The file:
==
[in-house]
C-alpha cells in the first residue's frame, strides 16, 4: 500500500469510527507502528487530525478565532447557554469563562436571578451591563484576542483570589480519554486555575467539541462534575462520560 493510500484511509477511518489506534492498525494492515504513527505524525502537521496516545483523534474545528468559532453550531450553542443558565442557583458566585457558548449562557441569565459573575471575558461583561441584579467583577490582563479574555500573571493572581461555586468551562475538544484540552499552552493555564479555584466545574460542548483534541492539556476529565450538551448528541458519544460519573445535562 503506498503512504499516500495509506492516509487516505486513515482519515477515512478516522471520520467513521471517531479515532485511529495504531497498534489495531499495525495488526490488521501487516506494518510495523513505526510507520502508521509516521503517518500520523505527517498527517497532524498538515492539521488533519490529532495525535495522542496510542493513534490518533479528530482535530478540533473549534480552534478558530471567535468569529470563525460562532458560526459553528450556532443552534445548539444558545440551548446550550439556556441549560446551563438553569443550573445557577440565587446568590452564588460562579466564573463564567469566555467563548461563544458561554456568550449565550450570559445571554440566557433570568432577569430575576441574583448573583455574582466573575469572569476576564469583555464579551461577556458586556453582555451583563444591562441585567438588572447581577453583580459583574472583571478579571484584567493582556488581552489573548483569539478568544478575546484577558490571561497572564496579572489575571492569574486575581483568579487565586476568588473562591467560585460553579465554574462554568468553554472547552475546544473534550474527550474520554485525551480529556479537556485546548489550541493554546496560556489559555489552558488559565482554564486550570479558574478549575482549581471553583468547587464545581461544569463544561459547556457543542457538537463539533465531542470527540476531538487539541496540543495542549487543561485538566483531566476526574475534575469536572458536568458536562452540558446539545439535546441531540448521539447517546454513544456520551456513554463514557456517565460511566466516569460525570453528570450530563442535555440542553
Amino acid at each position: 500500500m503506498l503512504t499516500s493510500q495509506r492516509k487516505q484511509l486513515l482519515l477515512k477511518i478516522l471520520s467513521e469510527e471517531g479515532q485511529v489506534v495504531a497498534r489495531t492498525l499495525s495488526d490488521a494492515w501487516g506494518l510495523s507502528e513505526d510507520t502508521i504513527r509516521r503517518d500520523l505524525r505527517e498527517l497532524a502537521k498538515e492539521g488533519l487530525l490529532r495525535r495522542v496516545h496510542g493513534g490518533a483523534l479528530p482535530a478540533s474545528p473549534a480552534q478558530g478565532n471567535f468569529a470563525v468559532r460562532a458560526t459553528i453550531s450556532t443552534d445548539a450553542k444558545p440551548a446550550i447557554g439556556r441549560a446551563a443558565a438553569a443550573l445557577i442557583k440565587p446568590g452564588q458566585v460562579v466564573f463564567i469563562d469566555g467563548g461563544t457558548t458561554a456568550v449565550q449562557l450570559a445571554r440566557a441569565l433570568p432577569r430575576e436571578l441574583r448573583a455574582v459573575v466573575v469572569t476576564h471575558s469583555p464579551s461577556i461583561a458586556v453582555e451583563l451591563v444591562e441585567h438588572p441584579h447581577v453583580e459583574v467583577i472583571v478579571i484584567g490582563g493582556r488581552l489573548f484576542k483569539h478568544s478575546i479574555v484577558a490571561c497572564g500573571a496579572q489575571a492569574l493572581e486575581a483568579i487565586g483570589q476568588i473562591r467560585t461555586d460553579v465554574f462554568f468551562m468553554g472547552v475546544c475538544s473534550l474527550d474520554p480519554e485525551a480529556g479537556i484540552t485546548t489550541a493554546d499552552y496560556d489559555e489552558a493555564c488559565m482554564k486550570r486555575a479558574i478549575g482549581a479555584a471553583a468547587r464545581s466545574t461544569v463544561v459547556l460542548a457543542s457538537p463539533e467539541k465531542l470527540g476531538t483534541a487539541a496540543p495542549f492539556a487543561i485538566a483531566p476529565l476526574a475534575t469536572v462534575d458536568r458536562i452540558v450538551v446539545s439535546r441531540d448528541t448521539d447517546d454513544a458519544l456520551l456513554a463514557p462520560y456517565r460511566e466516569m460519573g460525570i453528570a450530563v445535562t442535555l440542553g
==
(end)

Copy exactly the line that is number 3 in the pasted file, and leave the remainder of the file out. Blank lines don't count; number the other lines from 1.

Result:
Amino acid at each position: 500500500m503506498l503512504t499516500s493510500q495509506r492516509k487516505q484511509l486513515l482519515l477515512k477511518i478516522l471520520s467513521e469510527e471517531g479515532q485511529v489506534v495504531a497498534r489495531t492498525l499495525s495488526d490488521a494492515w501487516g506494518l510495523s507502528e513505526d510507520t502508521i504513527r509516521r503517518d500520523l505524525r505527517e498527517l497532524a502537521k498538515e492539521g488533519l487530525l490529532r495525535r495522542v496516545h496510542g493513534g490518533a483523534l479528530p482535530a478540533s474545528p473549534a480552534q478558530g478565532n471567535f468569529a470563525v468559532r460562532a458560526t459553528i453550531s450556532t443552534d445548539a450553542k444558545p440551548a446550550i447557554g439556556r441549560a446551563a443558565a438553569a443550573l445557577i442557583k440565587p446568590g452564588q458566585v460562579v466564573f463564567i469563562d469566555g467563548g461563544t457558548t458561554a456568550v449565550q449562557l450570559a445571554r440566557a441569565l433570568p432577569r430575576e436571578l441574583r448573583a455574582v459573575v466573575v469572569t476576564h471575558s469583555p464579551s461577556i461583561a458586556v453582555e451583563l451591563v444591562e441585567h438588572p441584579h447581577v453583580e459583574v467583577i472583571v478579571i484584567g490582563g493582556r488581552l489573548f484576542k483569539h478568544s478575546i479574555v484577558a490571561c497572564g500573571a496579572q489575571a492569574l493572581e486575581a483568579i487565586g483570589q476568588i473562591r467560585t461555586d460553579v465554574f462554568f468551562m468553554g472547552v475546544c475538544s473534550l474527550d474520554p480519554e485525551a480529556g479537556i484540552t485546548t489550541a493554546d499552552y496560556d489559555e489552558a493555564c488559565m482554564k486550570r486555575a479558574i478549575g482549581a479555584a471553583a468547587r464545581s466545574t461544569v463544561v459547556l460542548a457543542s457538537p463539533e467539541k465531542l470527540g476531538t483534541a487539541a496540543p495542549f492539556a487543561i485538566a483531566p476529565l476526574a475534575t469536572v462534575d458536568r458536562i452540558v450538551v446539545s439535546r441531540d448528541t448521539d447517546d454513544a458519544l456520551l456513554a463514557p462520560y456517565r460511566e466516569m460519573g460525570i453528570a450530563v445535562t442535555l440542553g